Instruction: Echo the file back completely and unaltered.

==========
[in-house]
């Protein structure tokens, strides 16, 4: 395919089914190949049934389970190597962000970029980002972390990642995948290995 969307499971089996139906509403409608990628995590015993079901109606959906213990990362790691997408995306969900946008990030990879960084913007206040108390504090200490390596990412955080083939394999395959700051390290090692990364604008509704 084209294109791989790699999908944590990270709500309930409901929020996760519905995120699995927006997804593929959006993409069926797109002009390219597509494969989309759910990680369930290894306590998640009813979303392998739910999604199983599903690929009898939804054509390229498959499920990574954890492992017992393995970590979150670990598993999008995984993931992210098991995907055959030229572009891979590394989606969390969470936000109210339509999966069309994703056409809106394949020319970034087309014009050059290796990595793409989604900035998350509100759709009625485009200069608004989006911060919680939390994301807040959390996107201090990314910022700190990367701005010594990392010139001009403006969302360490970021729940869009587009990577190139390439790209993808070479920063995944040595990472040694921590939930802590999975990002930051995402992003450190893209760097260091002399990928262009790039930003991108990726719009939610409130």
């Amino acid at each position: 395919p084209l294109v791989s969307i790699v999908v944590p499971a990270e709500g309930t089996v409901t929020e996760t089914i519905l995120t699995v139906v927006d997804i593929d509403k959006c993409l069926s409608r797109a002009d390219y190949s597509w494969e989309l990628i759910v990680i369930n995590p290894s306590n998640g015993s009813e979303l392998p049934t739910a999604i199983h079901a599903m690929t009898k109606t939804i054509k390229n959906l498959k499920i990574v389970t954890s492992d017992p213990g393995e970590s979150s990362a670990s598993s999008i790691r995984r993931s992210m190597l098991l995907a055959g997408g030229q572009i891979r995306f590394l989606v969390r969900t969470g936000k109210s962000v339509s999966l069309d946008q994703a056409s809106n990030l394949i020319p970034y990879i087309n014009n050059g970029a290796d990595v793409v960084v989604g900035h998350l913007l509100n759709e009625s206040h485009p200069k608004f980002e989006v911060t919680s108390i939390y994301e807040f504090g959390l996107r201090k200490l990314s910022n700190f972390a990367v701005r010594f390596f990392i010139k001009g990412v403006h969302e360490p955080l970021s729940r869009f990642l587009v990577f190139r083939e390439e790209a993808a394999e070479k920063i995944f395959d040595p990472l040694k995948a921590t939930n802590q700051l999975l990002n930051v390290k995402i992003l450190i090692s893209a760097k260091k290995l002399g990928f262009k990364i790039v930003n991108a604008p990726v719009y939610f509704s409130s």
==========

[in-house]
């Protein structure tokens, strides 16, 4: 395919089914190949049934389970190597962000970029980002972390990642995948290995 969307499971089996139906509403409608990628995590015993079901109606959906213990990362790691997408995306969900946008990030990879960084913007206040108390504090200490390596990412955080083939394999395959700051390290090692990364604008509704 084209294109791989790699999908944590990270709500309930409901929020996760519905995120699995927006997804593929959006993409069926797109002009390219597509494969989309759910990680369930290894306590998640009813979303392998739910999604199983599903690929009898939804054509390229498959499920990574954890492992017992393995970590979150670990598993999008995984993931992210098991995907055959030229572009891979590394989606969390969470936000109210339509999966069309994703056409809106394949020319970034087309014009050059290796990595793409989604900035998350509100759709009625485009200069608004989006911060919680939390994301807040959390996107201090990314910022700190990367701005010594990392010139001009403006969302360490970021729940869009587009990577190139390439790209993808070479920063995944040595990472040694921590939930802590999975990002930051995402992003450190893209760097260091002399990928262009790039930003991108990726719009939610409130």
């Amino acid at each position: 395919p084209l294109v791989s969307i790699v999908v944590p499971a990270e709500g309930t089996v409901t929020e996760t089914i519905l995120t699995v139906v927006d997804i593929d509403k959006c993409l069926s409608r797109a002009d390219y190949s597509w494969e989309l990628i759910v990680i369930n995590p290894s306590n998640g015993s009813e979303l392998p049934t739910a999604i199983h079901a599903m690929t009898k109606t939804i054509k390229n959906l498959k499920i990574v389970t954890s492992d017992p213990g393995e970590s979150s990362a670990s598993s999008i790691r995984r993931s992210m190597l098991l995907a055959g997408g030229q572009i891979r995306f590394l989606v969390r969900t969470g936000k109210s962000v339509s999966l069309d946008q994703a056409s809106n990030l394949i020319p970034y990879i087309n014009n050059g970029a290796d990595v793409v960084v989604g900035h998350l913007l509100n759709e009625s206040h485009p200069k608004f980002e989006v911060t919680s108390i939390y994301e807040f504090g959390l996107r201090k200490l990314s910022n700190f972390a990367v701005r010594f390596f990392i010139k001009g990412v403006h969302e360490p955080l970021s729940r869009f990642l587009v990577f190139r083939e390439e790209a993808a394999e070479k920063i995944f395959d040595p990472l040694k995948a921590t939930n802590q700051l999975l990002n930051v390290k995402i992003l450190i090692s893209a760097k260091k290995l002399g990928f262009k990364i790039v930003n991108a604008p990726v719009y939610f509704s409130s």